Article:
Another interesting site was Nizammudin dargha, a mausoleum of world famous of 13th century sufi saint Hazrat Nizamuddin Auliya, in New Delhi. The fun part was participating in a series of qawwali sung by various groups of singers from Delhi and across continents after evening Muslim prayer on Thursdays. The dargha, a small richly gold embellished structure, was glittering with lights and bustling with Muslim prayers, visitors and tourists. The qawwali environment was chaotic and its quality varied widely from one to another singer. Women were not allowed inside the dargha where Nizamuddin was buried. I got in but my wife had to peep from outside.
There was a horde of people pushing through to get in the dargha to pray, see or put chaddar and flower on Nizamuddin’s burial place. Famous poet Amir Khusro’s simple tomb was within the dargha complex. Mazare Ghalib, a simple white marble tomb of Mirja Ghalib, was in the vicinity of Nizamuddin dargha too. The narrow lane to the dargha from Mathura Road was lined with food stalls, small eateries, flower shops and chaddar sellers. We had to leave our shoes in one of the shops and cover our head with scarves to get into the dargha. Mughlai chicken, rabari and jalebi we tried inside the lane were nice but nothing to rave about.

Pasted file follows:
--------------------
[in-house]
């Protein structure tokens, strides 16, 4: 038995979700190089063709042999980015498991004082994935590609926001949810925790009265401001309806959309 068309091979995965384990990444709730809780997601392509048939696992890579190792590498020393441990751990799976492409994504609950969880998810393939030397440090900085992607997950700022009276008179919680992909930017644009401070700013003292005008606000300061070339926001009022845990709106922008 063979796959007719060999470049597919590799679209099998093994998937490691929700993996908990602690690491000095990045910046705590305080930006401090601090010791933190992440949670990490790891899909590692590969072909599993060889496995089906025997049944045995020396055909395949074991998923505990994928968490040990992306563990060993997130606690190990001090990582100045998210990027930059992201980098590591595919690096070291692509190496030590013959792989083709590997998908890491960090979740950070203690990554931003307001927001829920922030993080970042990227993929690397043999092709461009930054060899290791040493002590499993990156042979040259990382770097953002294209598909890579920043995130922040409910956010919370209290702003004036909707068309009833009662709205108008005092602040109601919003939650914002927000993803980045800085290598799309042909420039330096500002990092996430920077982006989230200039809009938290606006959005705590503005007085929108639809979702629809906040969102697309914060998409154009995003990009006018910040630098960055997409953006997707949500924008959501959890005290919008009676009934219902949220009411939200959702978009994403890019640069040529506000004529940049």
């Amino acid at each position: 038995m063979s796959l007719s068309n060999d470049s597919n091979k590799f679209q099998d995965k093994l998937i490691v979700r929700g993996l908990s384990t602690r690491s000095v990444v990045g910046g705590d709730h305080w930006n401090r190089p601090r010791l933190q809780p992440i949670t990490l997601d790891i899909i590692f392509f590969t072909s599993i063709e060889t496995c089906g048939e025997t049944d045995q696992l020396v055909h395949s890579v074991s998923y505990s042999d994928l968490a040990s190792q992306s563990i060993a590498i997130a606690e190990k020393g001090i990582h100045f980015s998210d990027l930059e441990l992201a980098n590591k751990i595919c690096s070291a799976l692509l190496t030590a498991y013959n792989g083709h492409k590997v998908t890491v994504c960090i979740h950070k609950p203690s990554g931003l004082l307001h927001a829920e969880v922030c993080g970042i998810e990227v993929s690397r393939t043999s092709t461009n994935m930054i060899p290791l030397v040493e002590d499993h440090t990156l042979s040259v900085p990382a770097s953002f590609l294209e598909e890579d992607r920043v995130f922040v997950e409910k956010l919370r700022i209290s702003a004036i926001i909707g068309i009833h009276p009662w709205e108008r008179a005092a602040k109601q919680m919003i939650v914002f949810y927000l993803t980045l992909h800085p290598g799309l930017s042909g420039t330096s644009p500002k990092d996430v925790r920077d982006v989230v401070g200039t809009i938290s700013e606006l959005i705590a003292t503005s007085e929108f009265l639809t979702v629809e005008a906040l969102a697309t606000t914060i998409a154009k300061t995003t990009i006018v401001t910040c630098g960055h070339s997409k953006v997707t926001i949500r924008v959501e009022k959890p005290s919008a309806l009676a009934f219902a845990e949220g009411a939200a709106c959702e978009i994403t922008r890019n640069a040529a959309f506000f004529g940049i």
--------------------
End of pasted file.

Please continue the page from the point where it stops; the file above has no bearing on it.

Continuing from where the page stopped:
So the visit to Ghalib’s abode in old Delhi and Thursday night qawwali in Nizammudin dargha were both fascinating. The taste of Mughlahi and Punjabi food greatly enriched our travelling experince. The Golden Temple visit and food served were memorable too. I am already longing for the next trip.
The author was UNFPA Representative for Sri Lanka & Country Director for the Maldives